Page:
Tools, Notebooks and Monkeys

Written as part of the SupportDriven writing challenge. SupportDriven is a community of the best (100% objective observation) professionals working in customer support and product management at companies large and small.

The question asked was “what tools do you use to manage your time?” An immediate answer would be whatever productivity app/Chrome extension/Gmail plugin/notebook system I’m using this week. But giving it a little more thought I find that the tools that have the biggest impact on my work are not software tools or notebook systems – though I am a sucker for a good to-do list and have plenty of software hacks to speed up things. It’s methods and approaches I’ve pieced together from people I’ve worked with. A hodgepodge of techniques, tips and truisms that have all been useful in some way.


Most of the things on this list get at self-care one way or another since many of them deal managing workload and prioritizing things. But a very useful tool that I’ve used on and off is journaling of some sort. For a few months I tracked how I felt at the end of every workday and made a few notes about what had happened during the day. It was surprisingly useful in terms of helping me understand what really brings me down and energizes me at work.

Understanding business

Follow the $. What makes money? It may sound vulgar, cold, calculated, but it is actually effective. Effective in terms of understanding the motivations of the people around me. Not that they necessarily do what they do thinking of $. I don’t work in a boiler room. But whatever they’re motivated to do at some point comes back to $. Whether that is as revenue for their department or bigger budgets for next year it’s about money at some point. Understanding that makes it a lot easier to parse all the stuff that goes on at a company. I don’t think a business school degree is needed to understand the core of a business. Just figure out where the money comes from and where it’s going.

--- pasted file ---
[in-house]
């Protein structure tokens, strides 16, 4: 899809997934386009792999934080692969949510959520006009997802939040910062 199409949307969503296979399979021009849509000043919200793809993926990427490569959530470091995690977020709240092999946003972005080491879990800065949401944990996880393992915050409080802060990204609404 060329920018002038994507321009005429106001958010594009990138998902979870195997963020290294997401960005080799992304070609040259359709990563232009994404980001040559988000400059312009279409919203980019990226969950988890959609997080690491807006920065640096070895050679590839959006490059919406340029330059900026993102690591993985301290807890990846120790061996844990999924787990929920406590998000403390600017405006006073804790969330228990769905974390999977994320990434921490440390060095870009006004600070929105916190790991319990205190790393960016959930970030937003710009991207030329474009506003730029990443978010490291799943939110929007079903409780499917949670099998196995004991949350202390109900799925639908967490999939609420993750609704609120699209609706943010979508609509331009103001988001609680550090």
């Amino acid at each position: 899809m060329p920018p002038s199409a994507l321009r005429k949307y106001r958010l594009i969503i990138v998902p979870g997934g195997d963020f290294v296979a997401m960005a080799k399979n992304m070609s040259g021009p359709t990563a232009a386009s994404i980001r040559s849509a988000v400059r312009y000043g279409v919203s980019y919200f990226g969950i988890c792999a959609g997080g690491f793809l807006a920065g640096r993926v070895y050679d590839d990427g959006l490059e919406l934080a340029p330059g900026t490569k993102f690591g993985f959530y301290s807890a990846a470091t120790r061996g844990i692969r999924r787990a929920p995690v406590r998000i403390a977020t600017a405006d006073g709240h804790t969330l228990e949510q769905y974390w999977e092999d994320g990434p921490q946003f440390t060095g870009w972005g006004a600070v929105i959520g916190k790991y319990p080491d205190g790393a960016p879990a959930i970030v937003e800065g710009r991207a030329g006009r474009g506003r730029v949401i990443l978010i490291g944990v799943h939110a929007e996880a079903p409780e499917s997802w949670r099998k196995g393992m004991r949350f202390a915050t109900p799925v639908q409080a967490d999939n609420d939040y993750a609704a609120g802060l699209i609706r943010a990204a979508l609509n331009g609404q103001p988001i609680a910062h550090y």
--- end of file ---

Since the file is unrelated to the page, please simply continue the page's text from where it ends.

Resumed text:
Understanding other people

A good questions to ask is always “What is your biggest challenge right now?”. Or  “How was last week at work? What is the most annoying thing you will have to do today?”. Anything that gets people talking about the thing they’re really thinking about right now.
Find the shared goals. There’s always something you agree on trying to achieve. It may be pretty abstract and seem far from the issue at hand. But work from that shared goal towards the issue you need to solve is a lot easier than going back and forth trying to simply convince each other of opposing positions with seemingly nothing in common.

Tools for communicating

Most updates can be done in three bullets, one sentence each. The higher the stakes, the simpler the communication should be. When in doubt, direct and literal is usually the best way to go. It took me a really long time to get from writing long, thorough (I thought) emails to being able to summarize a project status in a few sentences. And it still takes a long time. Write the long email first but then take the time to carve out the few sentences that get to the core.

Tools for managing workload

Not my monkey. Is the thing that’s stressing me out really my responsibility? I’m not advocating dodging responsibility. But don’t end up in the situation where something that’s not your responsibility is stressing you out more than it’s stressing out whoever is actually responsible for it.
List things and ask the people you work with: “What should we remove from this list to make sure the other things actually get done?”


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